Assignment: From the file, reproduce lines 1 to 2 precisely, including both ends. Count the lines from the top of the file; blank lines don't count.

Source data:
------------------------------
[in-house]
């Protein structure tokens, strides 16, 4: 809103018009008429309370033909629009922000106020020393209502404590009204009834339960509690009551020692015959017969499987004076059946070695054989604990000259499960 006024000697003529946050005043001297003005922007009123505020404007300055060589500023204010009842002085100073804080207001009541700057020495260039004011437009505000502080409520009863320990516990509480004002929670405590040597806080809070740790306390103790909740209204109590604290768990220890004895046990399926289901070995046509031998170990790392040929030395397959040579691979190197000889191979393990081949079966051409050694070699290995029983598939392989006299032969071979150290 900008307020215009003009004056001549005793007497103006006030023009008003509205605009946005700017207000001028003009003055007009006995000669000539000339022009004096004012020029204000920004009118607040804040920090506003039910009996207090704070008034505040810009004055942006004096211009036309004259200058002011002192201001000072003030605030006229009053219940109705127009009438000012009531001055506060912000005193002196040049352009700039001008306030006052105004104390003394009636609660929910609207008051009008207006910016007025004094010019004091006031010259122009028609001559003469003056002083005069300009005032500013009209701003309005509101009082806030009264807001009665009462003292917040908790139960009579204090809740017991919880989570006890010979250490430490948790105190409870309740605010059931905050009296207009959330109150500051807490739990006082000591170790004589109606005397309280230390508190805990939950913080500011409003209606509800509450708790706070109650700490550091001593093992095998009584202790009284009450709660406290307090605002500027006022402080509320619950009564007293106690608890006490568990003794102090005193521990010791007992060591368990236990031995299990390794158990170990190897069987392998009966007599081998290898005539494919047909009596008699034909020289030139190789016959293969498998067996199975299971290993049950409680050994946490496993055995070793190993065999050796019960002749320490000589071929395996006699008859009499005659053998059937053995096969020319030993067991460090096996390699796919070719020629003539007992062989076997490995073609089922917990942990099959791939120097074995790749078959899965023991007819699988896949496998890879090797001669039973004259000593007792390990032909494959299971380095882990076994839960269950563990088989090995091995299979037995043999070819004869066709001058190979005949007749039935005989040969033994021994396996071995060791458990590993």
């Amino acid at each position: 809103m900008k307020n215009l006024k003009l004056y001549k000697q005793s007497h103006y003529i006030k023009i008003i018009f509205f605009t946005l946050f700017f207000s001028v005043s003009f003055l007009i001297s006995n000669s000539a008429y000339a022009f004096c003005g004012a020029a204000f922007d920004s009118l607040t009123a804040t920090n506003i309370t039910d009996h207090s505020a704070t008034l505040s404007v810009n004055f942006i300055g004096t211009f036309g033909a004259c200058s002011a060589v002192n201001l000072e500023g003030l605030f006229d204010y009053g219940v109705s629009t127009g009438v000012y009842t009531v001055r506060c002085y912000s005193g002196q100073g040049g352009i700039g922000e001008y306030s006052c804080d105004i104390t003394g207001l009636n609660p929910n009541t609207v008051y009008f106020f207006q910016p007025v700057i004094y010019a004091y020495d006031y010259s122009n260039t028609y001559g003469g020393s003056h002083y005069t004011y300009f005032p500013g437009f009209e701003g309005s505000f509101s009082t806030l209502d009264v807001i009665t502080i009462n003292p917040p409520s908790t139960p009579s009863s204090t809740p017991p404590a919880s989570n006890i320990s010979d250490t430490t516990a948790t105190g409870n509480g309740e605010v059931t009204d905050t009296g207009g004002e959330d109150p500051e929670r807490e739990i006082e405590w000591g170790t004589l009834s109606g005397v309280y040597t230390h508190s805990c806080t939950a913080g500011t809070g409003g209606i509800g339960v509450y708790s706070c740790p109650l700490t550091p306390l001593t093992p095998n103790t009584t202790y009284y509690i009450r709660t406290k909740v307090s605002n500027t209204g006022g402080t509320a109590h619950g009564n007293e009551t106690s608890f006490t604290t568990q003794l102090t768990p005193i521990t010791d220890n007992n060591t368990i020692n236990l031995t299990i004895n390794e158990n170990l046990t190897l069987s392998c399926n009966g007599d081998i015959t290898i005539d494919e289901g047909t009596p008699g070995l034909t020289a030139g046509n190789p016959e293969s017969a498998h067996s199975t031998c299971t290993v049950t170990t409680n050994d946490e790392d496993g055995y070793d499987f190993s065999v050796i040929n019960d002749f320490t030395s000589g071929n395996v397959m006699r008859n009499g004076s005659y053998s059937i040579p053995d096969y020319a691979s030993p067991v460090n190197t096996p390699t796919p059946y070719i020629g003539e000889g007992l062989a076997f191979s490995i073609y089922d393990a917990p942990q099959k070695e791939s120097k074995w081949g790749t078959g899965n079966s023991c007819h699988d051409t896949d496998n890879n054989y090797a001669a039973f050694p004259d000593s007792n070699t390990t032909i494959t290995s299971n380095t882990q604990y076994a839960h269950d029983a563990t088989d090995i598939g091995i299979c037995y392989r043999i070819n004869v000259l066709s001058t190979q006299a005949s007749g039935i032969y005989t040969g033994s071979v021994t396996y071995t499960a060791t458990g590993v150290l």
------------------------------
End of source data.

[in-house]
């Protein structure tokens, strides 16, 4: 809103018009008429309370033909629009922000106020020393209502404590009204009834339960509690009551020692015959017969499987004076059946070695054989604990000259499960 006024000697003529946050005043001297003005922007009123505020404007300055060589500023204010009842002085100073804080207001009541700057020495260039004011437009505000502080409520009863320990516990509480004002929670405590040597806080809070740790306390103790909740209204109590604290768990220890004895046990399926289901070995046509031998170990790392040929030395397959040579691979190197000889191979393990081949079966051409050694070699290995029983598939392989006299032969071979150290 900008307020215009003009004056001549005793007497103006006030023009008003509205605009946005700017207000001028003009003055007009006995000669000539000339022009004096004012020029204000920004009118607040804040920090506003039910009996207090704070008034505040810009004055942006004096211009036309004259200058002011002192201001000072003030605030006229009053219940109705127009009438000012009531001055506060912000005193002196040049352009700039001008306030006052105004104390003394009636609660929910609207008051009008207006910016007025004094010019004091006031010259122009028609001559003469003056002083005069300009005032500013009209701003309005509101009082806030009264807001009665009462003292917040908790139960009579204090809740017991919880989570006890010979250490430490948790105190409870309740605010059931905050009296207009959330109150500051807490739990006082000591170790004589109606005397309280230390508190805990939950913080500011409003209606509800509450708790706070109650700490550091001593093992095998009584202790009284009450709660406290307090605002500027006022402080509320619950009564007293106690608890006490568990003794102090005193521990010791007992060591368990236990031995299990390794158990170990190897069987392998009966007599081998290898005539494919047909009596008699034909020289030139190789016959293969498998067996199975299971290993049950409680050994946490496993055995070793190993065999050796019960002749320490000589071929395996006699008859009499005659053998059937053995096969020319030993067991460090096996390699796919070719020629003539007992062989076997490995073609089922917990942990099959791939120097074995790749078959899965023991007819699988896949496998890879090797001669039973004259000593007792390990032909494959299971380095882990076994839960269950563990088989090995091995299979037995043999070819004869066709001058190979005949007749039935005989040969033994021994396996071995060791458990590993």